By Suzanne Norquist
When I work out on the treadmill or Stairmaster, I find myself wondering who invented this unique form of torture. No matter how long I labor, I never get anywhere.
Prisoners in the nineteenth-century would have agreed with that sentiment. For a time, stair-stepper-type treadmills were used to reform (or punish) convicts.
From antiquity, treadmills captured muscle energy for pumping, grinding, and kneading. Three kinds of treadmills existed; those where someone walked in a circle pushing a bar, those where someone climbed in place (think stair-stepper), and a combination of the two with a sloped moving platform.
In 1818, treadmills were introduced into the British prison system as a form of hard labor. Before this, prisoners had occasionally powered treadmills to pump water or grind grain. The new treadmills didn’t produce anything but instead inflicted punishment—many prison sentences prescribed ‘hard labor.’ Straps and weights provided resistance without using the power for anything constructive.
Sir William Cubit, who introduced the devices, hoped to reform offenders by teaching them habits of industry. No need to let them lie around all day.
Original prison treadmills were human-sized cylinders with steps on the outside. The prisoner would step on the wheel, and it would rotate down, causing the man to take a step up—a never-ending staircase. The cylinders were long enough for 18 to 25 men to work the wheel at the same time. Often wooden partitions separated the prisoners.
The men walked in silence for 6-10 hours a day. A prisoner could climb more than half the height of Mount Everest in that time.
By 1865, every male prisoner sentenced to hard labor spent time on the treadmill. In 1895, there were 39 treadmills used in English prisons.
Not to be left behind, a few American prisons adopted the treadmill in the early 1820s. However, they instilled fear in citizens. And often a large audience would jeer at the prisoners as they performed this task. As a result, only four were built, and they were soon abandoned.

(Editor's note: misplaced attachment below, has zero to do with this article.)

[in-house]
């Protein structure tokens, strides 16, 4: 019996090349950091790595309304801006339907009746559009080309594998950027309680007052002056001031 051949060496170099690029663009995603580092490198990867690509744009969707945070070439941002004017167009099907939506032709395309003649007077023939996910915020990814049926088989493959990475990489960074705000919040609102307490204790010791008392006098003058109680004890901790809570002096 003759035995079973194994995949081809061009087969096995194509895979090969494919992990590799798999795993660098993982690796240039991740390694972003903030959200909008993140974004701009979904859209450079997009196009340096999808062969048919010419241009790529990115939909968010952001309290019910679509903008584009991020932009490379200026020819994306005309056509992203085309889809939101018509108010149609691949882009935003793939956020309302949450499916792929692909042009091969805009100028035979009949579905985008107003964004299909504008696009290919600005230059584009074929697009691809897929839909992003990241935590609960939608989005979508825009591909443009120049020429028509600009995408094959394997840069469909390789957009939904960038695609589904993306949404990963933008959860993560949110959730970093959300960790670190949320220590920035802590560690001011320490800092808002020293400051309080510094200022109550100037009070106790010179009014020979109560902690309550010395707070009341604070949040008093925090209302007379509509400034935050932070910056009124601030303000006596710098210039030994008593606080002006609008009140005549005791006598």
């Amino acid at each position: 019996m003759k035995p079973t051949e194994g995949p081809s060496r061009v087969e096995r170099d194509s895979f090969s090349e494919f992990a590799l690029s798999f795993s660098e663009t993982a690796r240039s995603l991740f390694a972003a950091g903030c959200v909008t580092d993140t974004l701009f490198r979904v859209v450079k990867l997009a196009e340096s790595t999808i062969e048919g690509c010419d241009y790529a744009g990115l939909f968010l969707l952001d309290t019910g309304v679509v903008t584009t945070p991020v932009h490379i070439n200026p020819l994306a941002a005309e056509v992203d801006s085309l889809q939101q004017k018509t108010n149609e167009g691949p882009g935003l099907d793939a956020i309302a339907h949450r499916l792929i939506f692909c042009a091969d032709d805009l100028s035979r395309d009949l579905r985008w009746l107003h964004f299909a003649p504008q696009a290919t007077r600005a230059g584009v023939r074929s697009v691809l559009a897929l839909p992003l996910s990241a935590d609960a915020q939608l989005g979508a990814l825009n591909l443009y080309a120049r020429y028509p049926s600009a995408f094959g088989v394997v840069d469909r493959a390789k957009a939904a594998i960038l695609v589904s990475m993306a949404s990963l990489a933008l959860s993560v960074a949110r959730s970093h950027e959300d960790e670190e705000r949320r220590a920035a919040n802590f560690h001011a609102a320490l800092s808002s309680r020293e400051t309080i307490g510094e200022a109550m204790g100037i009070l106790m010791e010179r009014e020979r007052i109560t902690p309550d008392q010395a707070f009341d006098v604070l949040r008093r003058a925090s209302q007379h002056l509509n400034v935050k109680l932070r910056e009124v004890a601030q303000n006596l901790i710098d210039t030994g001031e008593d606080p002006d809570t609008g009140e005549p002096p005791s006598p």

America took a more civilized approach to prison reform, requiring labor that produced things, such as handicrafts. This left the person with a trade. Treadmills cultivated no such skills.
By 1900, treadmills were phased out in British prisons in favor of other kinds of activities.
The first patent for an exercise treadmill “training machine” wasn’t issued until 1913. Early treadmills and exercise bikes were used to diagnose heart and lung diseases. The first one for home use, the PaceMaster 600, was developed in the late 1960s.
So there you have it, from prison punishment to a gym near you. At least you don’t have to spend 6-10 hours a day on that machine. Although, if you did, you might be ready to climb Mount Everest.
”Mending Sarah’s Heart” in the Thimbles and Threads Collection
Four historical romances celebrating the arts of sewing and quilting.
Mending Sarah’s Heart by Suzanne Norquist
Rockledge, Colorado, 1884
Sarah seeks a quiet life as a seamstress. She doesn’t need anyone, especially her dead husband’s partner. If only the Emporium of Fashion would stop stealing her customers, and the local hoodlums would leave her sons alone. When she rejects her husband’s share of the mine, his partner Jack seeks to serve her through other means. But will his efforts only push her further away?
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Suzanne Norquist is the author of two novellas, “A Song for Rose” in A Bouquet of Brides Collection and “Mending Sarah’s Heart” in the Thimbles and Threads Collection. Everything fascinates her. She has worked as a chemist, professor, financial analyst and even earned a doctorate in economics. Research feeds her curiosity, and she shares the adventure with her readers. She lives in New Mexico with her mining engineer husband and has two grown children. When not writing, she explores the mountains, hikes, and attends kickboxing class.
She authors a blog entitled, Ponderings of a BBQ Ph.D.